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Call for more green spaces
CITY dwellers shouldn’t live further than 300 metres from an open space, according to campaigners pushing for more green areas.
The Campaign to Protect Rural England Oxford branch has called on the city council to adopt the minimum requirements set out in Natural England’s Accessible Natural Greenspace Standard (ANGSt).
In the city’s Green Spaces Strategy, due to be presented to the executive at the Town Hall on February 13, it says local people should not have to walk more than 300m to their nearest small park.
But CPRE Oxford member Dr Sarah Milliken said: “Natural England’s Accessible Natural Greenspace Standard recommends that everyone should have access to a quality natural green space of at least two hectares within 300 metres from their home. The distance thresholds used in ANGSt are not arbitrary, they are based on what studies have revealed about people’s actual behaviour.
“For example, it is known that the majority of parents are unwilling to allow their children to be unaccompanied more than 300 metres from home.
“Although local circumstances may lead to variations on this distance, adopting this as a standard would help ensure that the majority of Oxford children do indeed have a green space near their home, which they can use freely.”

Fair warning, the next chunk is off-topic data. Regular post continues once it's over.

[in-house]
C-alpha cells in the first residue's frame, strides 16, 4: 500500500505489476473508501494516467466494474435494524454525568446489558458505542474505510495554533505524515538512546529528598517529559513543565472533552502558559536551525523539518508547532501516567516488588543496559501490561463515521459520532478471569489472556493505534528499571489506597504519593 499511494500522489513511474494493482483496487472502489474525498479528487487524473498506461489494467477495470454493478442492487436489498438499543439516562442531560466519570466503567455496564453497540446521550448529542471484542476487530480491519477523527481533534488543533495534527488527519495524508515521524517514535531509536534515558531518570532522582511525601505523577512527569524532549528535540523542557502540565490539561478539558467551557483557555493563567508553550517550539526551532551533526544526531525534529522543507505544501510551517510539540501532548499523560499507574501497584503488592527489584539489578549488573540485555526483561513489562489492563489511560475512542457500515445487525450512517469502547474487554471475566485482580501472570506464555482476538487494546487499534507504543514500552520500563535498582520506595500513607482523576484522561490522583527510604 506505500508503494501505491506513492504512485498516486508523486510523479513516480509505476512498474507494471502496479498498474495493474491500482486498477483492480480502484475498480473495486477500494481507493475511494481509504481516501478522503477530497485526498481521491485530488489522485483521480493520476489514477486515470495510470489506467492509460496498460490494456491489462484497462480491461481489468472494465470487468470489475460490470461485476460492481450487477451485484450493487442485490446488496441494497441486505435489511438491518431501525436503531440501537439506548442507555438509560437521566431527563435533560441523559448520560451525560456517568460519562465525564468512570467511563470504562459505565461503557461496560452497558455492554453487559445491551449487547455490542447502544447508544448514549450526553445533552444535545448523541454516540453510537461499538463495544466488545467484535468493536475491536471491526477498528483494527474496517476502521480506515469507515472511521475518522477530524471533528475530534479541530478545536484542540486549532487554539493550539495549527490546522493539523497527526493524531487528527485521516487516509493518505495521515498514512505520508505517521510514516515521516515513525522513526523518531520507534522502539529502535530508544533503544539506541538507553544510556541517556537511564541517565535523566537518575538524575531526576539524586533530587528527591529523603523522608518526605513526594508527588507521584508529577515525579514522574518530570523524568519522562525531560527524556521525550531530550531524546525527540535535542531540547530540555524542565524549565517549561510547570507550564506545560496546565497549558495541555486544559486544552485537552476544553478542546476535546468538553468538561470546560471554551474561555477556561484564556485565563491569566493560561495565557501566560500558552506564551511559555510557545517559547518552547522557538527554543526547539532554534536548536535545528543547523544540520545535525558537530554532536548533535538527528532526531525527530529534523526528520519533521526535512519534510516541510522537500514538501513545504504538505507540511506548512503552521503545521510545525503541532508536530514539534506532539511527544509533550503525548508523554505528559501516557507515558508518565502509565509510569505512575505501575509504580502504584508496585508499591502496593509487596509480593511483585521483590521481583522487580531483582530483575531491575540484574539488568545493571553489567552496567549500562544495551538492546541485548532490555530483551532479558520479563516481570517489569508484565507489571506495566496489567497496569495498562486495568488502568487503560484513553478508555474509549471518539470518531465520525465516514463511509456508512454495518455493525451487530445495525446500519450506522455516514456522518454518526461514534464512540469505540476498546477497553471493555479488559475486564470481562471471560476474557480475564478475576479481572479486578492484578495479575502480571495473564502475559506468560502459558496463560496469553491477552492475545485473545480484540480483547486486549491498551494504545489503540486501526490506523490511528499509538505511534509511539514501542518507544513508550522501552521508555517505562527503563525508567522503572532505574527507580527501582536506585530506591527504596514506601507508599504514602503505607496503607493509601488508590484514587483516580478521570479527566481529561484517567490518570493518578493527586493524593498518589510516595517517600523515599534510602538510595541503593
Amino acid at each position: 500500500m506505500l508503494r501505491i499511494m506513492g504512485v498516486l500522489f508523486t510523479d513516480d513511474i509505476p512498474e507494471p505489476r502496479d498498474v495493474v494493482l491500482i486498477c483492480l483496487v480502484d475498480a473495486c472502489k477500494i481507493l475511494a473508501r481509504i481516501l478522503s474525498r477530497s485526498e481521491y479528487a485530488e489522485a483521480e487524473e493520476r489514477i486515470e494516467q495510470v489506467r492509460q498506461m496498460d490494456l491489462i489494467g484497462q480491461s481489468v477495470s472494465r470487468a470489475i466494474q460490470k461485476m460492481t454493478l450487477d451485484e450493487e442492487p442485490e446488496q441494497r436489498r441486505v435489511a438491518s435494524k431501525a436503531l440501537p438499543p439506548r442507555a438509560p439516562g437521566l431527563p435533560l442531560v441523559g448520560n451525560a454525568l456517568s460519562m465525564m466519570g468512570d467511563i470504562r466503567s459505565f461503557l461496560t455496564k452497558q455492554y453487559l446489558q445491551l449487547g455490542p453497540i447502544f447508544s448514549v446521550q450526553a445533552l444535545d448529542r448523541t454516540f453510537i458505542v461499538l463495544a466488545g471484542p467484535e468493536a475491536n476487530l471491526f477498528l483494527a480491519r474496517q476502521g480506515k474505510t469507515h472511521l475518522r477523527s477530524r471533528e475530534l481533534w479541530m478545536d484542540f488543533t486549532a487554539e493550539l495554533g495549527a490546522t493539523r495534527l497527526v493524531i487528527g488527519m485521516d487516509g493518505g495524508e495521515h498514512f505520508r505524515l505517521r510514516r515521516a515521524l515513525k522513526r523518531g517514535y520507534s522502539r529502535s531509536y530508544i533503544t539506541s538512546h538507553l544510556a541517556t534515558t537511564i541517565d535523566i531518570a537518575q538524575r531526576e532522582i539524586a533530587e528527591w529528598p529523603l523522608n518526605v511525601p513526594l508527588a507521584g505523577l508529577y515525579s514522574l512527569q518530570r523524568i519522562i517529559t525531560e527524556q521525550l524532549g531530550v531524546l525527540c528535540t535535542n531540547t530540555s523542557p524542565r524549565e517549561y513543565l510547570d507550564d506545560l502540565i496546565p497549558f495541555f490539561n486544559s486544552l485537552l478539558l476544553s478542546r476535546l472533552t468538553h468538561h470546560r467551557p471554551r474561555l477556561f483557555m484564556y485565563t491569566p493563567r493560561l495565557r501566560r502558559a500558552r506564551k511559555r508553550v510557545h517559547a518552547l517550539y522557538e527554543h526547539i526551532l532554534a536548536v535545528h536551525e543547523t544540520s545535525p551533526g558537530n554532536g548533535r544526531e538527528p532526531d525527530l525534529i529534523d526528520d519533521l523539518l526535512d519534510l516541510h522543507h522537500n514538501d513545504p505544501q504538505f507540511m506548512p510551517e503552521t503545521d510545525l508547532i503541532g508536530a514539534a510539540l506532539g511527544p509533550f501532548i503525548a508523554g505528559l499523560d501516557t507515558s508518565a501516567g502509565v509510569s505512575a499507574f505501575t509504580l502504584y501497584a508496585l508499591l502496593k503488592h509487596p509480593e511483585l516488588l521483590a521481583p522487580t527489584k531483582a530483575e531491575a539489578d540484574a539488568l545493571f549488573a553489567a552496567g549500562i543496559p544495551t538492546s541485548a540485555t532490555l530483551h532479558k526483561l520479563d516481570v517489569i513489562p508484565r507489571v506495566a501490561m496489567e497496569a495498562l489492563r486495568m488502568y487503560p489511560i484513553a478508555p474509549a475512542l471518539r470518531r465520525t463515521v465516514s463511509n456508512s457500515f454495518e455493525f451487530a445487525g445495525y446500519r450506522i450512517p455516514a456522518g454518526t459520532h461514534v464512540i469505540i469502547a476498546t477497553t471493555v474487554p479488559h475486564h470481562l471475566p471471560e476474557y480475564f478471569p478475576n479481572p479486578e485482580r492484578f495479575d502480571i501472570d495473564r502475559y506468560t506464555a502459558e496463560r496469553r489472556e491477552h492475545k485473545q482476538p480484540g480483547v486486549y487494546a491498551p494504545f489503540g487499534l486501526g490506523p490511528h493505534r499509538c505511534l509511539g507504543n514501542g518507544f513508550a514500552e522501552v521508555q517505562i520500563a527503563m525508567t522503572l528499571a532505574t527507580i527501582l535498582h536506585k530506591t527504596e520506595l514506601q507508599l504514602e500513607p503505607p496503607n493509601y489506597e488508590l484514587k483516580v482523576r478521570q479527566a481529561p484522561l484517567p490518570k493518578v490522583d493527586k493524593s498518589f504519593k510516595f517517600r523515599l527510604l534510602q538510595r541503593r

CPRE Oxford chairman and community campaigner Dr Sietske Boeles, pictured, added: “Residents in some parts of the city such as Blackbird Leys and Littlemore have less access to green space, which has a knock-on effect on people’s health and well-being.
“This situation will get worse when all the planned development is completed. For example the planned new park at Minchery Farm East, between Blackbird Leys and Littlemore, can no longer be brought forward due to recent amendments in the city’s sites and housing plan.
“One possibility is for the city to open up some of the land it owns south of Grenoble Road for public access, including for food production, which would be compatible with green belt policies.”
The pressure group previously criticised an earlier draft of the council’s strategy because it did not include an up-to-date audit of green spaces.
Council spokesman Louisa Dean said: “For a city Oxford’s size, we have a remarkable amount, variety and quality of green space available for all who live, work and visit the city.
“But we are not complacent and this innovative Green Spaces Strategy explains how we are seeking to build on this legacy.”